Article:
There is no apparent meaning to the arrangement of Paul’s letters to the churches of Rome, Corinth, Galatia, Ephesus, Philippi and Colossae. Theme, chronology, and geography appear to have no rhythm among them, just as we saw with the minor prophets. It is possible that they have been ordered according to length, with the longest books first: this is a simple answer to a fairly innocent question, whose true answer may be lost to history.
While the order of the books may have little meaning, the letters themselves are significant reflections of the concerns of the early church. Paul wrote the letter to the Corinthian church at some point in the 50’s A.D., some time after his visit there (which we read about in Acts 18). Roughly three decades have passed since Jesus was raised from the dead. Unlike the church at Rome, Paul had planted the church at Corinth and could write to it as a loving older brother.
After an introduction where Paul recounts the Gospel and the faithfulness of God, and gives thanks that because of the grace of God they “are not lacking in any gift,” Paul’s disappointment with the church is revealed: “For it has been reported to me by Chloe's people that there is quarreling among you, my brothers.” Factions have apparently formed around certain teachers, and Paul is both disappointed and embarrassed to be in the mix.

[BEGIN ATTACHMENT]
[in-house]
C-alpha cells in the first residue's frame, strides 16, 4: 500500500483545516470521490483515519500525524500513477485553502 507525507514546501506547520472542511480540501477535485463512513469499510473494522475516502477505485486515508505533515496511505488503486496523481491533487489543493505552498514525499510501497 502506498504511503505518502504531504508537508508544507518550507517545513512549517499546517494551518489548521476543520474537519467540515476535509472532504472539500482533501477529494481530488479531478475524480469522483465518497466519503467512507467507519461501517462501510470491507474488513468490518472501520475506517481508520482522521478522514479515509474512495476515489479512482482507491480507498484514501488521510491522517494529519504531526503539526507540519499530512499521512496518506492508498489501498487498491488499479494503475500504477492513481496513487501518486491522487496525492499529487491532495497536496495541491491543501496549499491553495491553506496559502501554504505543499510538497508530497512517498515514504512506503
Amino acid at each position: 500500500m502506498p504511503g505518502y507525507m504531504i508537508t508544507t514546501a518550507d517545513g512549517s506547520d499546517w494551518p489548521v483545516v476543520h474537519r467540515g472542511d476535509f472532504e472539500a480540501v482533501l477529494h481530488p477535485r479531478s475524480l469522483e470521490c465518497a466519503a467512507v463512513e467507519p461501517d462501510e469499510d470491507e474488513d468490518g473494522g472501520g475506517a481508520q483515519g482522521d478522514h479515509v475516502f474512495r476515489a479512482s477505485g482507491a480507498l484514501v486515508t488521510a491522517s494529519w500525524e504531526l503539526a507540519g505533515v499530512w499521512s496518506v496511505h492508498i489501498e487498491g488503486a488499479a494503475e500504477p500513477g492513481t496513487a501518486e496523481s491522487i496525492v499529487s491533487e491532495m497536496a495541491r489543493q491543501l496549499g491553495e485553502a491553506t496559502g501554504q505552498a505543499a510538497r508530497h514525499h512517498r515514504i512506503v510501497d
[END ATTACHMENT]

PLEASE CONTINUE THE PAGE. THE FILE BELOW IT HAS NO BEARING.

This creates an opportunity, though, for Paul to instruct his readers about the true origin and foundation of wisdom. He reminds them of whom they belong to – neither Paul, nor Apollos, nor Cephas, but Christ. He reminds them of the nature of Apostles, who are: “servants of Christ and stewards of the mysteries of God,” required to be found faithful. And he reminds them of their true standing: “We are fools for Christ's sake, but you are wise in Christ. We are weak, but you are strong. You are held in honor, but we in disrepute…I do not write these things to make you ashamed, but to admonish you as my beloved children.”
Our verse for this week is Genesis 1:1: In the beginning, God created the heavens and the earth.
1 Corinthians 1 through 4. Now let’s read it!
1:1 In the beginning, God created the heavens and the earth.